7 7 the training set has been generalized to the template instances given so that they can also be used for non-annotated, new documents. In order to arrive at these domain-specific rules, the documents are preprocessed with the flat processing components. 4 Most current methods learn rules for filling individual attributes, newer approaches even learn rules for filling entire templates, CM98. The following example is intended to give a little insight into how an inductive IE learning process works (taken from Huf96). The starting point is the following annotated training example: png Sue Smith / png, 39, of Menlo Park, was appointed tng president / tng of cng Foo Inc. / cng where png stands for person name group, tng for title name group and cng for company name group . Together with linguistic preprocessing, the following Prolog-like template rule can be derived: noun-group (png, head (isa (person))), noun-group (tng, head (isa (title))), noun-group ( cng, head (isa (company))), prep (prep, head (of or at or by)), verb-group (vg, type (passive), head (named or elected or appointed)), subject (png, vg), object (vg, tng), post-nominal-prep (tng, prep), prep-obj (prep, cng) = management-appointment (person (png), title (tng), company (cng)). This rule consists of two parts: the left condition part Bed and the right template instantiation part T Inst. The starting point for determining Bed is the result of the linguistic preprocessing with the training set for which a phrase analysis is carried out.In the present case, the first NP, if its header element belongs to the semantic class Person, is assigned the attribute png. The properties of the verb group are immediately adopted in the rule. We have already assumed in this example that the same rule has already been derived for training examples with the verbs elected and named, so that the three rules have been converted into one. The same applies to the preposition mentioned. The current methods are already showing surprisingly good results. Huf96 reports an F-measure of 85.2% for its system. For an IE application in the area of online job offers, CM98 report 87.1% P and 58.8% V. Very good results are also reported in the area of multilingual recognition of proper names, Gal96; BMSW97. Most current methods still require a large amount of already annotated training material, the creation of which is very time-consuming. Therefore, new methods try to derive template rules even without annotated training material, Ril96; YGTH00. 4 This clearly shows the advantage of available domain-independent linguistic modules. Different modules are used in current processes. Fre98 only uses tokenization, CM98 also uses POS tagging, Huf96 phrase recognition and Ril96 flat sentence analysis.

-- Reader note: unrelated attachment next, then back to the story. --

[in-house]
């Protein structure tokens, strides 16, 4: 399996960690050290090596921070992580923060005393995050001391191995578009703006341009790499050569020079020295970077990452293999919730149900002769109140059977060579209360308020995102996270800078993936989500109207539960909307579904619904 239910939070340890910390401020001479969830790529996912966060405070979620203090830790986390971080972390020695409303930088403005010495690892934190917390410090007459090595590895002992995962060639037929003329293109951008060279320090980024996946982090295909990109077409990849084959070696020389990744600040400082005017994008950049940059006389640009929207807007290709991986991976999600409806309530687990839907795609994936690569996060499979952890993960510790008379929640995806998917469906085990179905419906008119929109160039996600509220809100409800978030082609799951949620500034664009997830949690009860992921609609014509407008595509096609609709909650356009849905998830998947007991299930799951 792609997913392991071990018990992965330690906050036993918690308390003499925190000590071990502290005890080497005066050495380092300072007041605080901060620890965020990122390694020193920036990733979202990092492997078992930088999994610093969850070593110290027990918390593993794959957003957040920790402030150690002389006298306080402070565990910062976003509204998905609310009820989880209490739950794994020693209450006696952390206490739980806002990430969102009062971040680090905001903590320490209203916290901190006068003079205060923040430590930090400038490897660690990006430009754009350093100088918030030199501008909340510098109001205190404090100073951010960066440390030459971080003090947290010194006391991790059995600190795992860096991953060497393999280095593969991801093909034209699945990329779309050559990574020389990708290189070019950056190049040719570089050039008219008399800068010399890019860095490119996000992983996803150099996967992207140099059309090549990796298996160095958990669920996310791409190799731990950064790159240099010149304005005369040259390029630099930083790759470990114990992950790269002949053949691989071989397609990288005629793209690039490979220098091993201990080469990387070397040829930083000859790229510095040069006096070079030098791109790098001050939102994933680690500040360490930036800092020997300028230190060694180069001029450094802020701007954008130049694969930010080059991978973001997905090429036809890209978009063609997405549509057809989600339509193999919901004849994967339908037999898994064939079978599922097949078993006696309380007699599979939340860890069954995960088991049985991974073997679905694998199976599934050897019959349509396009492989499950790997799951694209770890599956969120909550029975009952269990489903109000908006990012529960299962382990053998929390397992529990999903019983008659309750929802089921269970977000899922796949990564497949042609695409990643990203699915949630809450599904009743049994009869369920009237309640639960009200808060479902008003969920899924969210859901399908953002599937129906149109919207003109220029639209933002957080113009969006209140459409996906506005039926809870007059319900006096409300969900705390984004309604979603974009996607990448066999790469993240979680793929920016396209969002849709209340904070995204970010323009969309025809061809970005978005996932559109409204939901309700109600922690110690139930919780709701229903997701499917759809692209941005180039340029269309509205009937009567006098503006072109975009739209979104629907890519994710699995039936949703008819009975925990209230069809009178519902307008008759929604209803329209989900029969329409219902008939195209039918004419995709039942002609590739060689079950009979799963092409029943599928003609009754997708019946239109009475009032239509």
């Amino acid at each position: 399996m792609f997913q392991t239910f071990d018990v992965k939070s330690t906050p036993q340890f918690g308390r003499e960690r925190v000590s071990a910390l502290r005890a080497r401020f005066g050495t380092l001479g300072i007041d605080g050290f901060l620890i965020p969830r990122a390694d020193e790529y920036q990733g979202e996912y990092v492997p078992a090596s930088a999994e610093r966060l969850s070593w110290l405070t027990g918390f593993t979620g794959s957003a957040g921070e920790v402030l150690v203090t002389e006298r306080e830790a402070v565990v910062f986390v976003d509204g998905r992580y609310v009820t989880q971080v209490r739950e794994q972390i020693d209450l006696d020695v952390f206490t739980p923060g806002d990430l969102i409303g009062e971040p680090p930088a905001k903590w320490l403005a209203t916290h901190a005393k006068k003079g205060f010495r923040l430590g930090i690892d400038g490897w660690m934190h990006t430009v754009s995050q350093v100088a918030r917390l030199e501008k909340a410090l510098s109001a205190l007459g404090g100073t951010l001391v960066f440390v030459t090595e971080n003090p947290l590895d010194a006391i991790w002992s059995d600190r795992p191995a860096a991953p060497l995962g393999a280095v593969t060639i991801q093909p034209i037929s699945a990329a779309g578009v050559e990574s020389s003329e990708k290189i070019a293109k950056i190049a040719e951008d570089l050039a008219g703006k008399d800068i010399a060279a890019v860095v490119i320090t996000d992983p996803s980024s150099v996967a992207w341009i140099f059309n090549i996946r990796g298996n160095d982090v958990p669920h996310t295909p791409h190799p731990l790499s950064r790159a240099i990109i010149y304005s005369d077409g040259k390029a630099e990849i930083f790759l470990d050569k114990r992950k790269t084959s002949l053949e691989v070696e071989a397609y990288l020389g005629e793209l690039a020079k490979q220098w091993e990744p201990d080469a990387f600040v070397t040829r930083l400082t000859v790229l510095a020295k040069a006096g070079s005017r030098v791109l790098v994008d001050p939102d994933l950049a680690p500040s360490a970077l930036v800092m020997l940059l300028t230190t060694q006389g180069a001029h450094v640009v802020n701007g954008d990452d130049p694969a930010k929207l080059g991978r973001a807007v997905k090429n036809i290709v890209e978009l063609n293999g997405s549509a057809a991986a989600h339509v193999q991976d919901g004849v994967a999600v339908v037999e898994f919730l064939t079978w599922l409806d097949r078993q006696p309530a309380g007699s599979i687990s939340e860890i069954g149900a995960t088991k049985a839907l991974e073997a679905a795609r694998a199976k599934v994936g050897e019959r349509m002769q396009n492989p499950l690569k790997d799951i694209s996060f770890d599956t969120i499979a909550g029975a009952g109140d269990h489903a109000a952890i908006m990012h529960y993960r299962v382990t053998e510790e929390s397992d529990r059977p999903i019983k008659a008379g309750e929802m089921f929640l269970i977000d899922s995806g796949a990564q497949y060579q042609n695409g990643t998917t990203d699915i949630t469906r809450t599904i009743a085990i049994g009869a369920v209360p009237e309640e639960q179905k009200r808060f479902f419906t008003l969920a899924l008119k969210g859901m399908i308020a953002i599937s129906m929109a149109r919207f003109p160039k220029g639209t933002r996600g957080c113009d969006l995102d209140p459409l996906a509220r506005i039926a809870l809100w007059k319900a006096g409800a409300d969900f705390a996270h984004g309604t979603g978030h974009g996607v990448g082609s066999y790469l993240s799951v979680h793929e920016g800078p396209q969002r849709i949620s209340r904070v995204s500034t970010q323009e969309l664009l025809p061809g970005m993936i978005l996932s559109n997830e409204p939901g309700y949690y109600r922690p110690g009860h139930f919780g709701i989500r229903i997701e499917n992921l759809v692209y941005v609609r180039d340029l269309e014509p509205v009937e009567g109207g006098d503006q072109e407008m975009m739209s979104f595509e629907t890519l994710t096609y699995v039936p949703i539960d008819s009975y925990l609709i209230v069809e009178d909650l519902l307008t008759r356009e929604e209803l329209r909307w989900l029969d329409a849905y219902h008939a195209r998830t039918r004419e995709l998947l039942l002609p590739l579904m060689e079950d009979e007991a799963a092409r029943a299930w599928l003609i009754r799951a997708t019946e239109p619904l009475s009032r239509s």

8 8 Literature Literature Appelt, D. and D. Israel: Building information extraction systems. Tutorial during the 5th ANLP, Washington, appelt / ietutorial /. Bikel, D.M., S. Miller, R. Schwartz, and R. Weischedel: Nymble: a High-Performance Learning Name-finder. In: Proceedings of 5th ANLP, Washington, USA, March Califf, M. and R. Mooney: Relational Learning of Pattern-Match Rules for Information Extraction. In: Proceedings of the AAAI Spring Symposium on Applying Machine Learning to Discourse Processing, Freitag, D .: Information Extraction From HTML: Application of a General Learning Approach. In: Proceedings of the 15th AAAI, Gallippi, A .: Learning to Recognize Names Across Languages. In: 34th ACL, Santa Cruz, California, USA, Grishman, R. and B. Sundheim: Message Understanding Conference 6: A Brief History. In: Proceedings of the 16th COLING, Copenhagen, Denmark, Europe, Huffman, S .: Learning information extraction patterns from examples. In: Wermter, Riloff and Scheler (editors): Connectionist, Statistical, and Symbol Approaches to Learning for Natural Language Processing, Volume 1040 of the LNAI series, Berlin, Springer, Proceedings of the Seventh Message Understanding Conference (MUC-7), (Fairfax , VA, April 1998), Morgan Kaufmann Publishers. Neumann, G., R. Ofen, J. Baur, M. Becker and C. Braun: An Information Extraction Core System for Real World German Text Processing. In: Proceedings of 5th ANLP, Washington, USA, March Neumann, G., C. Braun and J. Piskorski: A Divide-and-Conquer Strategy for Shallow Parsing of German Free Texts. In: Proceedings of the 6th ANLP, Seattle, USA, April Piskorski, J. and G. Neumann: An Intelligent Text Extraction and Navigation System. In: Proceedings of the 6th RIAO. Paris, April Riloff, E .: Automatically Generating Extraction Patterns from Untagged Text. In: 13th AAAI, Roche, R. and Y. Schabes: Finite State Devices for Natural Language Processing. MIT Press, Cambridge MA, Yangarber, R., R. Grishman, P. Tapanainen, and S. Huttunen: Unsupervised Discovery of Scenario-Level Patterns for Information Extraction. In: Proceedings of the 6th ANLP, Seattle, USA, April 2000.